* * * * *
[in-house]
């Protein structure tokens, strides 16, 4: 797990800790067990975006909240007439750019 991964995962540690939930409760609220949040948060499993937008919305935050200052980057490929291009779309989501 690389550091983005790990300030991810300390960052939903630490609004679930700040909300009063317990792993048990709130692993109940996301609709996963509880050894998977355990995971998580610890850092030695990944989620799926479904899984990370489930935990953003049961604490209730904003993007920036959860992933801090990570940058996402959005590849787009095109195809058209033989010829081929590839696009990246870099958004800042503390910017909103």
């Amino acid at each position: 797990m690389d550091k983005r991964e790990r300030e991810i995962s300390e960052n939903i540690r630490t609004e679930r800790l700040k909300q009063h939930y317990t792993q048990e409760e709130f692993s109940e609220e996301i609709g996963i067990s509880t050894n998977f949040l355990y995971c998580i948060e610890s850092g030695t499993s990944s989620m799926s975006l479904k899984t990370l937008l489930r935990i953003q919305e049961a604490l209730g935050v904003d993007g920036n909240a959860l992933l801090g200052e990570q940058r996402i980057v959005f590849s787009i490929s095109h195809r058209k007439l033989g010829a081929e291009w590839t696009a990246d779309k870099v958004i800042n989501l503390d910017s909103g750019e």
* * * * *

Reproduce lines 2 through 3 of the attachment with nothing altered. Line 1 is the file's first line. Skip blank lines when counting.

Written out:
């Protein structure tokens, strides 16, 4: 797990800790067990975006909240007439750019 991964995962540690939930409760609220949040948060499993937008919305935050200052980057490929291009779309989501 690389550091983005790990300030991810300390960052939903630490609004679930700040909300009063317990792993048990709130692993109940996301609709996963509880050894998977355990995971998580610890850092030695990944989620799926479904899984990370489930935990953003049961604490209730904003993007920036959860992933801090990570940058996402959005590849787009095109195809058209033989010829081929590839696009990246870099958004800042503390910017909103």
């Amino acid at each position: 797990m690389d550091k983005r991964e790990r300030e991810i995962s300390e960052n939903i540690r630490t609004e679930r800790l700040k909300q009063h939930y317990t792993q048990e409760e709130f692993s109940e609220e996301i609709g996963i067990s509880t050894n998977f949040l355990y995971c998580i948060e610890s850092g030695t499993s990944s989620m799926s975006l479904k899984t990370l937008l489930r935990i953003q919305e049961a604490l209730g935050v904003d993007g920036n909240a959860l992933l801090g200052e990570q940058r996402i980057v959005f590849s787009i490929s095109h195809r058209k007439l033989g010829a081929e291009w590839t696009a990246d779309k870099v958004i800042n989501l503390d910017s909103g750019e």